I hope one day that I am too.

I miss school. I’d love to go back and finish. Maybe someday I will. I have this thirst for learning that nearly parallels my hunger for writing.

I think I’d major in English this time.

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6 Comments leave one →
  1. September 6, 2009 5:02 pm

    We all need a Fred in our lives. Someone who will just tell us the way it is. Like you, when I ask for critiques, that’s what I want. Yes-people are nice for the ego, but not always helpful if we’re trying to improve our craft.

    • September 6, 2009 5:41 pm

      Precisely, Jack. While I do value and take note of the opinions of non-writers that read what I’ve done… especially avid readers… fellow writers are the ones whose opinions I value most. There’s many reasons for that, not the least of which is because I know they understand that ‘being polite and saying something nice’ about something that’s a total heap of garbage is not what I’m after. Even if it’s good… I still want to know where the flaws are. They’re always there. A fellow writer will tell you, straight up.

  2. September 7, 2009 1:52 pm

    You have some nice memories of school. All my memories deal with being on the edge of panic. I was never prepared, in over my head, and well, just flat got tossed out in the third quarter. The US Army was happy to take me in. That didn’t work out so badly in the end. Still, no warm fuzzy school days type memories for me…panic, pure and simple.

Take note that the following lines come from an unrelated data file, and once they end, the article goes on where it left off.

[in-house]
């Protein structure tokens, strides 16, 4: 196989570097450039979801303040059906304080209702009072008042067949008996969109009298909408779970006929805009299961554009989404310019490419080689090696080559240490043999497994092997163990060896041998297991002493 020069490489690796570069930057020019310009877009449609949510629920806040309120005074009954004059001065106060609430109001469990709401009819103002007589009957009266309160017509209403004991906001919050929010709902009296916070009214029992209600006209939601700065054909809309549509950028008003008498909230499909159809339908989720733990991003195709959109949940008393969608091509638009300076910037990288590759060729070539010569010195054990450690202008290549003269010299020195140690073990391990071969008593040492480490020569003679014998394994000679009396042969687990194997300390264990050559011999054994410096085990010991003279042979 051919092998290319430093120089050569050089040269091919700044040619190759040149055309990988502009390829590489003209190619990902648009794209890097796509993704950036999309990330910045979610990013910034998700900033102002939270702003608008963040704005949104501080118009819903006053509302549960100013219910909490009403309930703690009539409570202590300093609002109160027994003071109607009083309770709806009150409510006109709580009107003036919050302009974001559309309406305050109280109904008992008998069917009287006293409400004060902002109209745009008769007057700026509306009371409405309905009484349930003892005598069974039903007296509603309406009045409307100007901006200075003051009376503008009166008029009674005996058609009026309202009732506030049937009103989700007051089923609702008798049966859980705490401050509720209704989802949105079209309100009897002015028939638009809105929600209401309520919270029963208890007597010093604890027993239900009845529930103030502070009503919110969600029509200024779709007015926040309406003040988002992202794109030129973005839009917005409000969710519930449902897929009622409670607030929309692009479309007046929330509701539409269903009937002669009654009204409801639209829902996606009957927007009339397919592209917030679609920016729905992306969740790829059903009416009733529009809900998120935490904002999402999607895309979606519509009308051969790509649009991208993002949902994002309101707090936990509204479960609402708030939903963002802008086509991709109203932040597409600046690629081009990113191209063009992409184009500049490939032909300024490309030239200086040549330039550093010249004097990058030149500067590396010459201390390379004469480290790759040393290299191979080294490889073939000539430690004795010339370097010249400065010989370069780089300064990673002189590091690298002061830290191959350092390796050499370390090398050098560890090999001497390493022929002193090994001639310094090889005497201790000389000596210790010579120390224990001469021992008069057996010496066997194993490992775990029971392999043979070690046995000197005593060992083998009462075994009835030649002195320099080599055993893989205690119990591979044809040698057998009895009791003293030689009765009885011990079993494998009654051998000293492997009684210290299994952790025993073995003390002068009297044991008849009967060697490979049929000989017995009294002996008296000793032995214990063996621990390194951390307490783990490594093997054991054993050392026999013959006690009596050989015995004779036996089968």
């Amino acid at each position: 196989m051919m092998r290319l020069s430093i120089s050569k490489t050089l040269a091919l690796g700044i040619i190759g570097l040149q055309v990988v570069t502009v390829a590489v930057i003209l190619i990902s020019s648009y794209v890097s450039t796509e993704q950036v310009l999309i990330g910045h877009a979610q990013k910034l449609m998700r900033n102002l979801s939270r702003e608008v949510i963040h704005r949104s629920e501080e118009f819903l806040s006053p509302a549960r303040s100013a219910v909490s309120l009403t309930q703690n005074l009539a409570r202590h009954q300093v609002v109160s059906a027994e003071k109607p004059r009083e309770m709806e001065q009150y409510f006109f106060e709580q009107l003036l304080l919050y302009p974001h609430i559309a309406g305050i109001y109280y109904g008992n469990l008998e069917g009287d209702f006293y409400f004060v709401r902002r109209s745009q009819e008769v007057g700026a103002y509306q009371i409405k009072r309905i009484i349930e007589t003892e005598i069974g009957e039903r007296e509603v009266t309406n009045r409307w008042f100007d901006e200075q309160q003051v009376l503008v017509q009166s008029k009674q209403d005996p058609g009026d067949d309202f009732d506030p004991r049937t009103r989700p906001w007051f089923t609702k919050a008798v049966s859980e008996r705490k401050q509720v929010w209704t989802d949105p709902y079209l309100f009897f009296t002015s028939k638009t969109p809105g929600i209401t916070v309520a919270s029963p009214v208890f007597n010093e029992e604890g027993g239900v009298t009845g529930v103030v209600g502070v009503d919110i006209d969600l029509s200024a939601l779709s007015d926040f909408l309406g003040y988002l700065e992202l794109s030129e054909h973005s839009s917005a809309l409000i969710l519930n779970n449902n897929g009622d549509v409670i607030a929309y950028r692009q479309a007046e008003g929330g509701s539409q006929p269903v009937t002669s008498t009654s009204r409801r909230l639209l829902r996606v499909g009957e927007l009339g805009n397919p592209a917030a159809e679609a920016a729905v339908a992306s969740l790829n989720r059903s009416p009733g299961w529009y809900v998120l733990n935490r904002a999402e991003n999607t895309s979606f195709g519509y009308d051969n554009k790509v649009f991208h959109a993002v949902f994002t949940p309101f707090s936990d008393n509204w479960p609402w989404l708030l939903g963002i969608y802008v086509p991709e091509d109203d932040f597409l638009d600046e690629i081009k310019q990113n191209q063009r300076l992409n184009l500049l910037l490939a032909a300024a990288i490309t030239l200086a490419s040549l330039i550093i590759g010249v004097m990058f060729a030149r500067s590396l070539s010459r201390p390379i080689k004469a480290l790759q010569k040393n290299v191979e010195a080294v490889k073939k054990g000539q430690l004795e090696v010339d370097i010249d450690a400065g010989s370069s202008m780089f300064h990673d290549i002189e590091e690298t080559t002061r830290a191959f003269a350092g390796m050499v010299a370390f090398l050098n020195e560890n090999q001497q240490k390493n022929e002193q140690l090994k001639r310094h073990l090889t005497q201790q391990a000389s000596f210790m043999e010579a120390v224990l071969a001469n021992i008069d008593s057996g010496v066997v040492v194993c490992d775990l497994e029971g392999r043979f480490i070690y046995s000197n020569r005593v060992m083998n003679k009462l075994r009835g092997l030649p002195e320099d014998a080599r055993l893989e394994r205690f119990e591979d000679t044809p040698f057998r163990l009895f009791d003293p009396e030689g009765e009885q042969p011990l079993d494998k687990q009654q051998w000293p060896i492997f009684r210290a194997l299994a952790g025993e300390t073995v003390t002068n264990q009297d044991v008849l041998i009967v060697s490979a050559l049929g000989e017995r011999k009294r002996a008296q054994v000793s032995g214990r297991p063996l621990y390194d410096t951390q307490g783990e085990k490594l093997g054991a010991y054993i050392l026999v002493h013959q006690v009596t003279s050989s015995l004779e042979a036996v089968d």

Best Regards, Galen
    Imagineering Fiction Blog

    • September 7, 2009 4:55 pm

      I guess I’m lucky, Galen. High School was a nightmare. We had some of the most horrible teachers and administrators ever. College I loved, and still do. I’d be a professional student if I could.

  3. Carolyn Yalin permalink
    September 8, 2009 11:06 am

    I think we never stop learning. I love taking classes here and there. Once my daughter gets older I may try to pick up a few classes at CSU.

    • September 8, 2009 2:06 pm

      Hey Carolyn! 🙂

      CSU is a great school. I didn’t take any classes there but a lot of people I was going to school with did, and it’s got a good rep. I REALLY wanted my daughter to consider the Veterinary school there.

      Thanks for dropping by!